The classic Chinese formula containing Paeony and licorice is effective at addressing the high LH levels and is often used in many PCOS treatment plans.
If LH is normal but Prolactin is high the herb Vitex Agnus Castus can be effective.
These herbal formulas should only be needed for 4-6 months, if you are not getting significant improvement you may have to look at some of the other causes of PCOS like insulin resistance and inflammation.
Chronic stress, gut infections, gum infections, food intolerances like gluten and casein all promote inflammation. Increased inflammation can increase androgen production and cause PCOS.
With these types of conditions weight may not be a problem, in fact sometimes you can be underweight with these infections and still have a hormone imbalance which is causing PCOS.
High stress also affects cortisol levels and high cortisol will promote insulin resistance.
In addition to the recommended blood tests I also recommend other tests to help identify the underlying cause of the inflammation.
DUTCH hormone test to assess not only the sex hormones but also adrenal function, if you have adrenal issues this can be the underlying cause, or another factor with your high insulin levels.
Comprehensive stool testing with the G.I Map test will help to identify any pathogens like bacteria and parasite infections and candida overgrowth that can be driving inflammation levels and promoting a hormone imbalance that will cause PCOS. The G.I map test also looks at other digestive health markers like digestive enzymes, leaky gut and inflammation.
If you have PCOS caused by inflammation it is not going to be a quick fix and treatment may last 6-12 months. Remember you may have PCOS caused by high insulin or poor diet plus an underlying infection then that may slow down treatment.
Remedies to optimize inflammation will depend on the results of the tests.
If you have been diagnosed with PCOS it is also important to assess thyroid function properly as the symptoms like hair loss, weight gain, amenorrhea, and fatigue can be very similar and you don’t want to be treating PCOS if it is actually a thyroid problem.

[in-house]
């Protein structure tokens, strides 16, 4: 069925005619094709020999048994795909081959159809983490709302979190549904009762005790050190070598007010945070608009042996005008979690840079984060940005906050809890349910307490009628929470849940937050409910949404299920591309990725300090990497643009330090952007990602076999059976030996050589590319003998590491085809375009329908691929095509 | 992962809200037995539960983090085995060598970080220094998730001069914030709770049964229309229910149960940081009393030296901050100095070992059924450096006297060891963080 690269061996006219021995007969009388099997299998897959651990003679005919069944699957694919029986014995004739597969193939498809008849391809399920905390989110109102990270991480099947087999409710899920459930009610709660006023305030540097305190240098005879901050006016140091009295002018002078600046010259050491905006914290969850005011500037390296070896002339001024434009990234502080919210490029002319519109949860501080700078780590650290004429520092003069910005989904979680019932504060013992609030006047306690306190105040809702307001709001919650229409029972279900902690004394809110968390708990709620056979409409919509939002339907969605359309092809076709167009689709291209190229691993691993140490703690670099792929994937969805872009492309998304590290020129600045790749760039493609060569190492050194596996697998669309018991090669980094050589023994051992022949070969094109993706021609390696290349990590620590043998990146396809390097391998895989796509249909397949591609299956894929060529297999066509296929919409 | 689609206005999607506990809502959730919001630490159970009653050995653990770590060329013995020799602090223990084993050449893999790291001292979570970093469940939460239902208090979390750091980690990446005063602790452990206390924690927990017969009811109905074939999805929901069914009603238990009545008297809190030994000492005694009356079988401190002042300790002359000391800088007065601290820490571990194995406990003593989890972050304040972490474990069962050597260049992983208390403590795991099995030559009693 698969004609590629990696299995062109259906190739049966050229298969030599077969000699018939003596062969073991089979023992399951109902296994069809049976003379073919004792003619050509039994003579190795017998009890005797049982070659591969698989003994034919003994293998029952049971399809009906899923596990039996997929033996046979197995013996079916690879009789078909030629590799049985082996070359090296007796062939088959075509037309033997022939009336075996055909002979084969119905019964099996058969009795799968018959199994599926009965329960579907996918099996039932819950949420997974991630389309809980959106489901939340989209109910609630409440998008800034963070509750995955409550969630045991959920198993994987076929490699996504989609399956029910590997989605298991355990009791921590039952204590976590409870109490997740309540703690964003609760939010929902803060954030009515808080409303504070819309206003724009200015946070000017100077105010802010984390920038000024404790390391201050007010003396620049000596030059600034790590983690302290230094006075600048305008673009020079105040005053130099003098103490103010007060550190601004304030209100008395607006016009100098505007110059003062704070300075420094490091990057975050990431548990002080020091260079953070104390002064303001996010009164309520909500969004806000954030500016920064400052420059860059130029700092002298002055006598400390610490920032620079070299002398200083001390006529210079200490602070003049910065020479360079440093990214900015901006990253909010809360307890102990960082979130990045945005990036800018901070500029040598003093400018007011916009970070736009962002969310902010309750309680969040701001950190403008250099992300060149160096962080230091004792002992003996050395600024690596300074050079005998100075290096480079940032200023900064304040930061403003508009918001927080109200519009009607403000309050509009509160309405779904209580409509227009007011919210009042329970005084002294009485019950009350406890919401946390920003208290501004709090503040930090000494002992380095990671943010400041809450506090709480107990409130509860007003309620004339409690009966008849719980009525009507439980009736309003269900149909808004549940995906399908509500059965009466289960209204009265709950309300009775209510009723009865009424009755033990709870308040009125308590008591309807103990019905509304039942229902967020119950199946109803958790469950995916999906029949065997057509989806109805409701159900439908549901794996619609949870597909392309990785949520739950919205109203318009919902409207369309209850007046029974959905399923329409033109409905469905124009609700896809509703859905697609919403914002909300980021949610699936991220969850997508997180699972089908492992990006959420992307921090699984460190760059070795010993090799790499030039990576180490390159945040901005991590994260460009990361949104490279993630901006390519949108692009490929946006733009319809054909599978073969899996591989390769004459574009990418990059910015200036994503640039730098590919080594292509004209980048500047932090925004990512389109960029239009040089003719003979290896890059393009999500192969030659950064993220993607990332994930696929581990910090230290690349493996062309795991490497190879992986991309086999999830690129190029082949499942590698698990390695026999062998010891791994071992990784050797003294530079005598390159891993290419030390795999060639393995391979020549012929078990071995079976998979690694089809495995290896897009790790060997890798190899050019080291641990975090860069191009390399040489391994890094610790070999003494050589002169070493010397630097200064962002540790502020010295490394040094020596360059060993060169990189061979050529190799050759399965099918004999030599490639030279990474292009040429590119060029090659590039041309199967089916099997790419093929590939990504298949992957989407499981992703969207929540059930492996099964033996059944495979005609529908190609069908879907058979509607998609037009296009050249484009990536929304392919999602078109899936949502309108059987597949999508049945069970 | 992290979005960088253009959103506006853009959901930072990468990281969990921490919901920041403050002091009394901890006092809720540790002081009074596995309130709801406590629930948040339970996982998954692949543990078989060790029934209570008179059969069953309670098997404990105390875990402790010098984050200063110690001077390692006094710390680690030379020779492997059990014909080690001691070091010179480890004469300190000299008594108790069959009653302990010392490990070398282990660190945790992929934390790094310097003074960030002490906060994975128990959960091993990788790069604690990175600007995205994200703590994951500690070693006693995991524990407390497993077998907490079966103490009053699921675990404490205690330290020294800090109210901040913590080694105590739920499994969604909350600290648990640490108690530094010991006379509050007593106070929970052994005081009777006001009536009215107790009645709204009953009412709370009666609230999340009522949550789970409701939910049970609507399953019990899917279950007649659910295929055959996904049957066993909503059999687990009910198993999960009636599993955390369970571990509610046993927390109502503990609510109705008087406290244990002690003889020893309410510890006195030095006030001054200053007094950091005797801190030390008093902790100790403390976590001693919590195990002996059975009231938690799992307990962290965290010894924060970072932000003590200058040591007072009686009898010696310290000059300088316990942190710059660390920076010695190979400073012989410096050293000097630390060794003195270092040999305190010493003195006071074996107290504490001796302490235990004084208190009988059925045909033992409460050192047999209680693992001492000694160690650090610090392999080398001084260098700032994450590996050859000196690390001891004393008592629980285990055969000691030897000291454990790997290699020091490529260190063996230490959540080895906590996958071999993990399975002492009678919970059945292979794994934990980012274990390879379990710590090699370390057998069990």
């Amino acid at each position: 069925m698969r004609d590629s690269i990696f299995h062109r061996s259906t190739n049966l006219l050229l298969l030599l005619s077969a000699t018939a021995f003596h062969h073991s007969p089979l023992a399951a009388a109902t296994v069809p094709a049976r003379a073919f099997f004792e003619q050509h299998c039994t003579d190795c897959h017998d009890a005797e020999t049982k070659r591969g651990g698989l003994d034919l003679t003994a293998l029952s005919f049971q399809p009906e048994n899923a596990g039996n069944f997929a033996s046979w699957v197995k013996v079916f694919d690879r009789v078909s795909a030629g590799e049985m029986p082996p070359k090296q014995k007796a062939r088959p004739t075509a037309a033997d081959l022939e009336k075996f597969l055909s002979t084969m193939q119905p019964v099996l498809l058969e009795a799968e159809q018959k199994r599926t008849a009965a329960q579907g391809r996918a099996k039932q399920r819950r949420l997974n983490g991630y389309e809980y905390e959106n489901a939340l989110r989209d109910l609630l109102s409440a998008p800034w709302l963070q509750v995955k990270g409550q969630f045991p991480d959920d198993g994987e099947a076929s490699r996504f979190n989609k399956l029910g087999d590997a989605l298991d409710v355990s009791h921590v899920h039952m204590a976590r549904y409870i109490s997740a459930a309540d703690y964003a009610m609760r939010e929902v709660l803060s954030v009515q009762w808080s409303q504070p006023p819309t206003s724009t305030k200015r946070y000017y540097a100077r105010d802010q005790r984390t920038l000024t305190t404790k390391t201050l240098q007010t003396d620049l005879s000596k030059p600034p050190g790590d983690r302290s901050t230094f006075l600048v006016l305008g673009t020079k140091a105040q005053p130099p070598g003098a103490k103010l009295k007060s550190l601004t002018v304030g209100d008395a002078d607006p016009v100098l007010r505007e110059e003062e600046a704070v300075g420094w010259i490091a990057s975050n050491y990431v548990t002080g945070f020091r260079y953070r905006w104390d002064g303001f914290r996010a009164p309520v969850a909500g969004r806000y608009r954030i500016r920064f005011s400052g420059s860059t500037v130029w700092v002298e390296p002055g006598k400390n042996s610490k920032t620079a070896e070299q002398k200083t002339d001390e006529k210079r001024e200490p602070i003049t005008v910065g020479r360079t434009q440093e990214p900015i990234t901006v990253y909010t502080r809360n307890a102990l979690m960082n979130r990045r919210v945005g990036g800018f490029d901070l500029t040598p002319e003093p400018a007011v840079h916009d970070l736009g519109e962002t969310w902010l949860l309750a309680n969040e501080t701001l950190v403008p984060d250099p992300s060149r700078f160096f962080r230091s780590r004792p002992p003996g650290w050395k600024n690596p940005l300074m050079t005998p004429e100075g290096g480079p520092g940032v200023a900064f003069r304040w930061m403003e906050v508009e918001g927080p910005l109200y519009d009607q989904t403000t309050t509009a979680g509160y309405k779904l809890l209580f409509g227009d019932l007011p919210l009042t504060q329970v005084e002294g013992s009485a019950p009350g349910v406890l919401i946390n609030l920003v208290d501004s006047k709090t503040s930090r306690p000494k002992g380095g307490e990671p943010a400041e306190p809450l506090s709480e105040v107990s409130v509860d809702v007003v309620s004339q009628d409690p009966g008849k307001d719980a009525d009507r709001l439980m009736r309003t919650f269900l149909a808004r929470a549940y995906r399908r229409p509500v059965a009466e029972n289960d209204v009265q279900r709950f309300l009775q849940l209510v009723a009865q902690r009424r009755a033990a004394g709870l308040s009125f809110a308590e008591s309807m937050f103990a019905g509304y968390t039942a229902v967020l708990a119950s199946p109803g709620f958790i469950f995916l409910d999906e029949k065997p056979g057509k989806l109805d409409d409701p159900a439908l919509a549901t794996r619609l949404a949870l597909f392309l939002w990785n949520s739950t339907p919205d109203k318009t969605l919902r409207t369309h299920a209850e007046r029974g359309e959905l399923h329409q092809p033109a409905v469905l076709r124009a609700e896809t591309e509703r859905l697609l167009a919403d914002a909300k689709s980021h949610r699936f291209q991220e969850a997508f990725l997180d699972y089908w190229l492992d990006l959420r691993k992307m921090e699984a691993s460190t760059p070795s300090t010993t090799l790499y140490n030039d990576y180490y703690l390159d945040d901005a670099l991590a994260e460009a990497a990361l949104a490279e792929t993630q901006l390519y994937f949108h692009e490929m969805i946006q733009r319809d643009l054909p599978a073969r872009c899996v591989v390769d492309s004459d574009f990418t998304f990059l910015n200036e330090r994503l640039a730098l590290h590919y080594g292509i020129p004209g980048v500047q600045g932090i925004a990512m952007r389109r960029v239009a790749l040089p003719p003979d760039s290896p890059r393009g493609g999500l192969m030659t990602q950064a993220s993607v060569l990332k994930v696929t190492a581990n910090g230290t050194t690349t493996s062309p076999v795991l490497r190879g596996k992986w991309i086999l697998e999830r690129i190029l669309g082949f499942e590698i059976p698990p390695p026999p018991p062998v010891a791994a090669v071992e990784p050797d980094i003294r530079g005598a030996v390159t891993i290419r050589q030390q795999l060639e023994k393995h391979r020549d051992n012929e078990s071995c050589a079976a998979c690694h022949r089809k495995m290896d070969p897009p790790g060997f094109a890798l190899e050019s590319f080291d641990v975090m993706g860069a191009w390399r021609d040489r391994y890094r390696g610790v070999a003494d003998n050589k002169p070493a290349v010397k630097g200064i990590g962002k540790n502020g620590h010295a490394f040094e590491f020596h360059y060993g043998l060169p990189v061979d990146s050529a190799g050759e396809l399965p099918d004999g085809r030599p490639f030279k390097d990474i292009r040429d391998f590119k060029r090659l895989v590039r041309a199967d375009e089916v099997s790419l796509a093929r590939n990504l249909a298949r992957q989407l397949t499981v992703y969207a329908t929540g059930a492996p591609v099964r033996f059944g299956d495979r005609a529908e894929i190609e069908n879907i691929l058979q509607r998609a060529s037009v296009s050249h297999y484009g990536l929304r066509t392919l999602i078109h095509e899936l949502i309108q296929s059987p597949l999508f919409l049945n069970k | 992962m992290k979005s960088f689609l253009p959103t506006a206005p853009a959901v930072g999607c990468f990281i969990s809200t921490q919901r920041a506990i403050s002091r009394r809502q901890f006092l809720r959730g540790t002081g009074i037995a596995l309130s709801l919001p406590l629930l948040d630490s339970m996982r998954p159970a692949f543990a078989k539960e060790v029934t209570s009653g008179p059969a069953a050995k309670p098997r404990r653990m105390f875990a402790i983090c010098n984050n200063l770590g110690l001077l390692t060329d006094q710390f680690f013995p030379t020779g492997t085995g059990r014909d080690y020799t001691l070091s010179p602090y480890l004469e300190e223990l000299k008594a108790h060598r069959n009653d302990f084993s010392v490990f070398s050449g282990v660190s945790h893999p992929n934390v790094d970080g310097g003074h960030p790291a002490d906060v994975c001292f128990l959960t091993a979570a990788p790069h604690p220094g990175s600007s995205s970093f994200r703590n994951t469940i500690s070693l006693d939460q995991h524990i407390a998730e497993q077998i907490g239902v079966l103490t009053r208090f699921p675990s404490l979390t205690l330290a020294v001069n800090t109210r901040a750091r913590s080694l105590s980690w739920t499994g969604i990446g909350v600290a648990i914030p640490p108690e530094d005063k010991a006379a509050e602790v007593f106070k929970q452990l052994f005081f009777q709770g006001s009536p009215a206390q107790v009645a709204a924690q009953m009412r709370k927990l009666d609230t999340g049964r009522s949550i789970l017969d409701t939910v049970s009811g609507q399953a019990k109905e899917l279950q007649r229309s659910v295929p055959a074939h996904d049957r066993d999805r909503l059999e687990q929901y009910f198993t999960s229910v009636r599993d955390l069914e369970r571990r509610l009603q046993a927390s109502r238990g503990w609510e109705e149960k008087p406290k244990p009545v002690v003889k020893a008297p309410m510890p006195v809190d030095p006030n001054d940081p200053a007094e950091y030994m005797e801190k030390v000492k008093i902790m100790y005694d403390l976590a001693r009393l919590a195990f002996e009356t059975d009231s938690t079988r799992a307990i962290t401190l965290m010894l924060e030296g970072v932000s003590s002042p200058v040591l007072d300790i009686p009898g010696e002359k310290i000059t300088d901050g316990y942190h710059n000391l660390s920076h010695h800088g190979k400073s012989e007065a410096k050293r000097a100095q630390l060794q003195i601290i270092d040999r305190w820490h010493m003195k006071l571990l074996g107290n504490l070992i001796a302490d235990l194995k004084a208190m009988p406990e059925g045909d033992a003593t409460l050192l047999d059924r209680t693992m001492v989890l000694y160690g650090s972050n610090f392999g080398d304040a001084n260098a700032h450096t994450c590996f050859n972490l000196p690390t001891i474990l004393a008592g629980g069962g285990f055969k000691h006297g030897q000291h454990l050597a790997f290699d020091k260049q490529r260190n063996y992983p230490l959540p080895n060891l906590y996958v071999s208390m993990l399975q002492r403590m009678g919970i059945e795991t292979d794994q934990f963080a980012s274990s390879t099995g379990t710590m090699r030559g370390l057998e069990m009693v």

Women with PCOS are also more likely to have thyroid problems and it can be a contributing factor to the underlying cause.
It is important to get a comprehensive thyroid test that includes TSH, T4, T3, reverse T3 and the thyroid antibodies to rule out an underlying thyroid problem.
Insulin resistance, hormonal imbalance and inflammation are the main causes of PCOS and would be the first thing that I would address, but there can also be other contributing factors. This is why doing comprehensive testing and taking a thorough health history is important when assessing the cause of PCOS and not just relying on an ultrasound for diagnosis.
Nutrient deficiencies like iodine and zinc, a high intake of artificial sweeteners, low calorie diets and even sleeping issues can increase your stress levels and effect the treatment of PCOS.
The first step is to get a comprehensive pathology test that includes all of the sex hormones, blood sugar markers and other pathology tests that I recommended in the “essential pathology tests for PCOS” section.
At Planet Naturopath we can organize this testing for you if you have trouble getting your doctor to do this. Once we have the results we can recommended a specific treatment plan for you.
See a practitioner who is experienced with treating hormonal problems, assessing lab test results and taking a thorough case history who can help work out the type of PCOS you have. This step is important to help you implement a treatment program that will work for you.
Michael is head consultant at Planet Naturopath - Functional Medicine and Nutrition Solutions.